So THAT’S how you stage a comeback. The last time we heard from David Bowie was in September 2003 – a world, lest we forget, with no Twitter, no Facebook, no YouTube and where iTunes was only six months old – with the Reality album. And since then, after a heart attack onstage in Germany, it’s been pretty much silence, with most people presuming that one of the most influential artists of his generation had quietly slipped into retirement.
Not so. Bowie’s 24th studio album was recorded in secret over the past couple of years in New York until, on his 66th birthday in January this year, an elegiac ballad, Where Are We Now, was suddenly released online together with information about a forthcoming album – which ended up being officially streamed on iTunes a couple of weeks before its release. It was official – the Thin White Duke was back.
Where Are We Now turns out to be a classy piece of misdirection. When heard out of the context of the album, it sounded like a resigned swansong – a gorgeously sad and wistful number, with plenty of references to the location of that career highpoint, Berlin – which, together with the album artwork (the cover of “Heroes” with a white square covering Bowie’s face) was impossible not to take as some sort of meta-commentary on his own life and work. Had Bowie followed the example of Johnny Cash, and recorded a stately, majestic farewell address?
That notion is displaced as soon as the first chords of the opening title track burst into life, and continues through the 14 songs that make up the Tony Visconti-produced The Next Day. This is the sound of a man reborn, sounding urgent, vital and full of life – and while there are plenty of nods back to previous Bowie eras throughout the record, both musically and lyrically, the overwhelming sense is one of an artist moving forward, embracing everything that’s made him so iconic to create an album that stands up there with his best.
For, although it’s become somewhat of a cliche to describe a new Bowie album as “his best since Scary Monsters & Super Creeps”, The Next Day really is that good. In the past, a ‘return to form’ meant ‘this is probably better than Never Let Me Down’. With this album, it genuinely does compare, at least in terms of quality if not cultural impact, to “Heroes”, Aladdin Sane, Low and all the rest.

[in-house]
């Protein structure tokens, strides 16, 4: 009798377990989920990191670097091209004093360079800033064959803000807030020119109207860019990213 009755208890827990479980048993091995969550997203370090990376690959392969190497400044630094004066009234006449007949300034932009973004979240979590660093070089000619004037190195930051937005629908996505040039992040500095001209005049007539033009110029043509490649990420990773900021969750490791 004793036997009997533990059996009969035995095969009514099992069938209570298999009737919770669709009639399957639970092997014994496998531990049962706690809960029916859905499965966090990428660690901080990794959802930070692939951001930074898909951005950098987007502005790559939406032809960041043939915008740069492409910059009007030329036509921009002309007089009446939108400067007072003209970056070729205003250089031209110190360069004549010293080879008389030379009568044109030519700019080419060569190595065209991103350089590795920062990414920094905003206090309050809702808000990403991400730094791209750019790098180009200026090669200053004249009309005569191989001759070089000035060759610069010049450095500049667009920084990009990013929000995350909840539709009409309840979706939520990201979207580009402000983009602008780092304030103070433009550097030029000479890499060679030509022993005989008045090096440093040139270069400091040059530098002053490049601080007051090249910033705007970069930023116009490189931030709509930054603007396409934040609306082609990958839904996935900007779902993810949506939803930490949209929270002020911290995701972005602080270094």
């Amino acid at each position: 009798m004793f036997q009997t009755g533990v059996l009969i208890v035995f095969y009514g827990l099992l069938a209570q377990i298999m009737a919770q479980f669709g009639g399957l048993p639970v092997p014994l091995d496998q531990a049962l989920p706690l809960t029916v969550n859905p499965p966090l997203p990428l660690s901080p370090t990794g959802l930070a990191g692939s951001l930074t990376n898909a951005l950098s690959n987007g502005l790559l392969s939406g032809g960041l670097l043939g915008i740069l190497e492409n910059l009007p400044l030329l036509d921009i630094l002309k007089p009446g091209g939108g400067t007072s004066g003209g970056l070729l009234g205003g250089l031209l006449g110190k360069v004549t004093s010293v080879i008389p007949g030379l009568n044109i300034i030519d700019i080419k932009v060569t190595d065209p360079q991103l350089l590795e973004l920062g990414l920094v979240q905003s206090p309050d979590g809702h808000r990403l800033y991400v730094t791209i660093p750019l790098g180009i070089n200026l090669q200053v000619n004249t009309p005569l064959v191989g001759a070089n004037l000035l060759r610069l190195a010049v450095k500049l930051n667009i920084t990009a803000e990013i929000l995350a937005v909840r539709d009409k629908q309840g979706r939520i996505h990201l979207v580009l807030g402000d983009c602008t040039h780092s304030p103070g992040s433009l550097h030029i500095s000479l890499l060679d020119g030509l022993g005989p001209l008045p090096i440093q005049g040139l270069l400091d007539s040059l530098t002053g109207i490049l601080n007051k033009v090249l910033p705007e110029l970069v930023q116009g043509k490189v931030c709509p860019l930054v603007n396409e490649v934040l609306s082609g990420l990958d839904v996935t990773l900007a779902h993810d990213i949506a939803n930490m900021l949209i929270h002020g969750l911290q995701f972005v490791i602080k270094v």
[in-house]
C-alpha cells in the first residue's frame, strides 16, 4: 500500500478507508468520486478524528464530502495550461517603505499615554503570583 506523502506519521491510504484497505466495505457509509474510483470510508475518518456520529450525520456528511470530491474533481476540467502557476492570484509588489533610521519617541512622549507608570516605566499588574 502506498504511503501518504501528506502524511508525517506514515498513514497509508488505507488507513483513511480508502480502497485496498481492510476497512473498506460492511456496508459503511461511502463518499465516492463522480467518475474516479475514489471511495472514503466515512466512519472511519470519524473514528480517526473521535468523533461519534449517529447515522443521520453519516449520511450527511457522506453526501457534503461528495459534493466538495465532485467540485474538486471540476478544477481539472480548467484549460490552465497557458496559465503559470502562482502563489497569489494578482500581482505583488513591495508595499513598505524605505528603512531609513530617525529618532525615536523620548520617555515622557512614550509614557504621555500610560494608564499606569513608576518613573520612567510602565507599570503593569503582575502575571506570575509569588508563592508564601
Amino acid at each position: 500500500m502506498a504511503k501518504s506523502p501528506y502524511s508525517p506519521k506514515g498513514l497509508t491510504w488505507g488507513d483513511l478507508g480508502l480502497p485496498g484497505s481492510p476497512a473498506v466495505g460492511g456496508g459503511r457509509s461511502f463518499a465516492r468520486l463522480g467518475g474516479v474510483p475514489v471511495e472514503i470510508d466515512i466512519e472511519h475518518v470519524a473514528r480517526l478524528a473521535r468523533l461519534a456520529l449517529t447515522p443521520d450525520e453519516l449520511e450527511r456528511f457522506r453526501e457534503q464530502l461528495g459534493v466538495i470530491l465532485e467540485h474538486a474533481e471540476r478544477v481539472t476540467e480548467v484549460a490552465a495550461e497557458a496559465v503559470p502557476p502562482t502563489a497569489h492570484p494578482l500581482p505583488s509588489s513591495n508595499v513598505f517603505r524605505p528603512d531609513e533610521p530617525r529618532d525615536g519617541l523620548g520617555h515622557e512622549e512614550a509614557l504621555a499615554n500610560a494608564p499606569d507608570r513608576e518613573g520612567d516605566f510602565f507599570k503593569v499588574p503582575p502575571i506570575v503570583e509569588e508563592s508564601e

Like all of Bowie’s best material, The Next Day is strange, otherworldly and eccentric, but imbued with some gorgeous melodies. Early word had compared it with latter-day Scott Walker, and while there are undoubtedly certain vocal similarities (especially on the closing track, the ghostly, eerie Heat), this is nowhere near as avant-garde – and, let’s face it, as difficult to listen to – as Tilt or Bish Bosch can be. Tracks like You Will Set The World On Fire, You Feel So Lonely You Could Die and especially The Stars (Are Out Tonight) are fairly bursting with an energy that sticks in the mind hours after the first listen.
That latter track is probably more representative of The Next Day than Where Are We Now, although stylistically it bounces around all the place. There’s the life-affirming stomp of the title track (with its chorus as a knowing statement of intent – “Here I am, not quite dying”), the knowingly sleazy air, including bursts of saxophone, of Dirty Boys and, in one of the standouts of the album, the beautifully soaring 60s pop of Valentine’s Day which sounds like Bowie’s stepped into a time machine just to revisit his heyday.
Lyrically, there’s much to ponder. As well as the mentions of Berlin and various mediation on mortality, there’s nods to the political on I’d Rather Be High, with a chorus of “I’d rather be dead or out of my head, than training these guns on those men in the sand”, while The Stars (Are Out Tonight) is a portrait of celebrity culture, with tales of “Kate and Brad from behind their tinted window stretch, gleaming like blackened sunshine”. Even the sweet harmonies of the aforementioned Valentine’s Day are counter-balanced by lyrics that appear to reference a high school shooting.
Most of all though, this is Bowie simply sounding like he’s having the time of his life in the studio again. No doubt it’s helped by the fact he’s surrounded by his long-term band (including long-standing fixtures Gail Ann Dorsey and Earl Slick, together with legendary producer Tony Visconti) and it’s resulted in an album of warmth and effortless confidence. It’s a record not just full of individual highlights – the Jack White-style burst of guitar at the start of You Will Set The World On Fire, the doomy rock of Love Is Lost and the theatrical, melodic nod to Drive In Saturday that is You Feel So Lonely You Could Die – but also one which works as a thrillingly cohesive whole.
It may well be that a change is as good as a rest, but David Bowie’s gone through more than his fair share of changes over the years. This may have been a particularly long rest, but he’s come back sounding like a new man. The release of The Next Day would have been one of the biggest stories of the year no matter what its quality – the fact that it also happens to be one of the best records of Bowie’s career to date just makes the comeback that much more triumphant.